The Clearing House makes a number of recommendations and observations about a potential U.S. CBDC, including the following:
Purpose of CBDC: Policymakers should articulate a clear purpose for a U.S. CBDC, as doing so will inform other design choices that will need to be made to ensure that the stated purpose is being advanced. A clear purpose also enables policymakers to determine if there are other, less risky means available to meet the stated purpose.
Treasury and Federal Reserve study: Policymakers should continue to proceed cautiously. The Treasury Department and Federal Reserve should conduct a joint study of the specific purpose for which a U.S. CBDC would be implemented that identifies the likely impact it would have on monetary policy, financial stability, the safety and soundness of the financial sector, the impact on the efficiency of U.S. payment systems and financial crimes and sanctions evasion, and if there are other, less risky means of achieving the purpose.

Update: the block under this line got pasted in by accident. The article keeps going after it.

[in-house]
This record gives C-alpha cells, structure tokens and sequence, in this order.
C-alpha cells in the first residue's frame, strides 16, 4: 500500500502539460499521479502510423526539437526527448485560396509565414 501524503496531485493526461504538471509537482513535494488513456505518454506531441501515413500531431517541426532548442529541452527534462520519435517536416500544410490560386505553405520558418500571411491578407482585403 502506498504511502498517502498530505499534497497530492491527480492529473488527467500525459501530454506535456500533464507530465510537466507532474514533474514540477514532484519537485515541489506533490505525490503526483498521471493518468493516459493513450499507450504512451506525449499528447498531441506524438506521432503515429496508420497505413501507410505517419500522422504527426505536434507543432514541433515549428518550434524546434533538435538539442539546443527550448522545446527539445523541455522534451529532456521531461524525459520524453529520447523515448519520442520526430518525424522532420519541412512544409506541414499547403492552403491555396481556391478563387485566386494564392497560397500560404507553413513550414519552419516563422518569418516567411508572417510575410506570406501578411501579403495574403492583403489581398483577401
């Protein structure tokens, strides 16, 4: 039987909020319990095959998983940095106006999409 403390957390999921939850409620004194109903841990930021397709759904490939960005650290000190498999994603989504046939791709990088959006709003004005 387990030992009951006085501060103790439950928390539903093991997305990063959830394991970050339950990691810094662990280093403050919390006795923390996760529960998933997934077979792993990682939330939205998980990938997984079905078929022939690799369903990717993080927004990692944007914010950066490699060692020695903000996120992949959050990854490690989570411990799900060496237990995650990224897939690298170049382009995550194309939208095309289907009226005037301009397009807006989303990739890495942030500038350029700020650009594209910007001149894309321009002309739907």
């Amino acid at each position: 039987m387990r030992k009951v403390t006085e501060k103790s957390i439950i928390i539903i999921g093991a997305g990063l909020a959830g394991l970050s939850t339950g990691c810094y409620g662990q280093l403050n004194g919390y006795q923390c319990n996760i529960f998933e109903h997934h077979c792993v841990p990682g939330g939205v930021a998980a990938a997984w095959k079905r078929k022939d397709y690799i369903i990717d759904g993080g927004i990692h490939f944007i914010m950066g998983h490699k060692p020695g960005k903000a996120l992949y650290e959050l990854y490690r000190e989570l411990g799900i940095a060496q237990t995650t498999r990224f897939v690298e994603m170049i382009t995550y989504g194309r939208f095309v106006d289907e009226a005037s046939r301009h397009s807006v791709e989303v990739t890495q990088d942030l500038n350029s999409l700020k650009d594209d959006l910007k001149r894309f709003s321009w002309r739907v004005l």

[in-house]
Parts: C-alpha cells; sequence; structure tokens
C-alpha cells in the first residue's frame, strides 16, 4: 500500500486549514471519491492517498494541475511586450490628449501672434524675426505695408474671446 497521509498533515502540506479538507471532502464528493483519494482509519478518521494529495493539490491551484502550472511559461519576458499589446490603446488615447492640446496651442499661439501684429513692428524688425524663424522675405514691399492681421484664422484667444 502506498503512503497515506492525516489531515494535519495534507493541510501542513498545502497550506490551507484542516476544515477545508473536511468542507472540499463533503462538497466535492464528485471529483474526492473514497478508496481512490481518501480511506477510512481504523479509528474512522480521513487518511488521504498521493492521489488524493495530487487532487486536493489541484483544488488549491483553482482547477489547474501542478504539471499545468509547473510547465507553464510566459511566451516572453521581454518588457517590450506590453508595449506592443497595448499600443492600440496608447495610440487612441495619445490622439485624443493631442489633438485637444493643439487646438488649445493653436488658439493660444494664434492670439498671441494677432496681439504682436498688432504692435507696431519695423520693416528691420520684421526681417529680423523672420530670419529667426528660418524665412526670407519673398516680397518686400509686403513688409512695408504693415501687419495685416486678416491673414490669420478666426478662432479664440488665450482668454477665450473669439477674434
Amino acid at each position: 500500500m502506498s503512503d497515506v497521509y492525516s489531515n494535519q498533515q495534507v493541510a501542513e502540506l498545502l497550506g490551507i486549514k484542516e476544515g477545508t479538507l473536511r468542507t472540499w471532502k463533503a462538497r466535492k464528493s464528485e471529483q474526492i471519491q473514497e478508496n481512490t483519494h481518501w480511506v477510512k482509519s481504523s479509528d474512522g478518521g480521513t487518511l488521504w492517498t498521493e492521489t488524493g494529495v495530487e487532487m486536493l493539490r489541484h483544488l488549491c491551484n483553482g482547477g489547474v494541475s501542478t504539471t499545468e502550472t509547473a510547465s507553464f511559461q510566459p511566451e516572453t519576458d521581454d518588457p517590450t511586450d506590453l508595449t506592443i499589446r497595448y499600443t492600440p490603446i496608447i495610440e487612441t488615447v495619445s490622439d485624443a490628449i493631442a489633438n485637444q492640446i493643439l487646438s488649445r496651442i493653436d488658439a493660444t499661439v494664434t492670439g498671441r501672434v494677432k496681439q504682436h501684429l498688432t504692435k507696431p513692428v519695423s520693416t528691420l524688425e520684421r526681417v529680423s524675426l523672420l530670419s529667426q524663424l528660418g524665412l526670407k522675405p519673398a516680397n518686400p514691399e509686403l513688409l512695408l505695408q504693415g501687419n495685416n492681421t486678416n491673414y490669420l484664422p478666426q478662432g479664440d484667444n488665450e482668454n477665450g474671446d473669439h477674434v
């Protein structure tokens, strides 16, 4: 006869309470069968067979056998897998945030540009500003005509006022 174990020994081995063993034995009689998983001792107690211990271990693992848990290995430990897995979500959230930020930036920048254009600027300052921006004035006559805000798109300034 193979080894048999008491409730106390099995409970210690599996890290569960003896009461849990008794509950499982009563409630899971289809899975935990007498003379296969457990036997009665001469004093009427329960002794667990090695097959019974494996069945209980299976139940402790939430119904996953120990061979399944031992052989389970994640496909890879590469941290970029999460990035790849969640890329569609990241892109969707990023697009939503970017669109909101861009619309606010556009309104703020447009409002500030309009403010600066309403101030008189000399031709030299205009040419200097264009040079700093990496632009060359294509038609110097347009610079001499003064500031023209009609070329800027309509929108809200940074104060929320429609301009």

Strong Legal Foundation: Current U.S. law is not likely sufficient to support a CBDC and the introduction of a CBDC would require new, carefully crafted legislation that describes the roles and responsibilities of relevant government entities and private sector participants as well as laws that support the use of CBDC and appropriately protect the users of CBDC.
Do No Harm: The introduction of a U.S. CBDC has the potential to destabilize both the domestic and foreign banking and financial services sectors, and to make illicit activity using the U.S. dollar easier. While it may not be possible to do no harm when introducing U.S. CBDC, avoiding these outcomes should be a high priority in any U.S. CBDC implementation even at the expense of the intended purpose.
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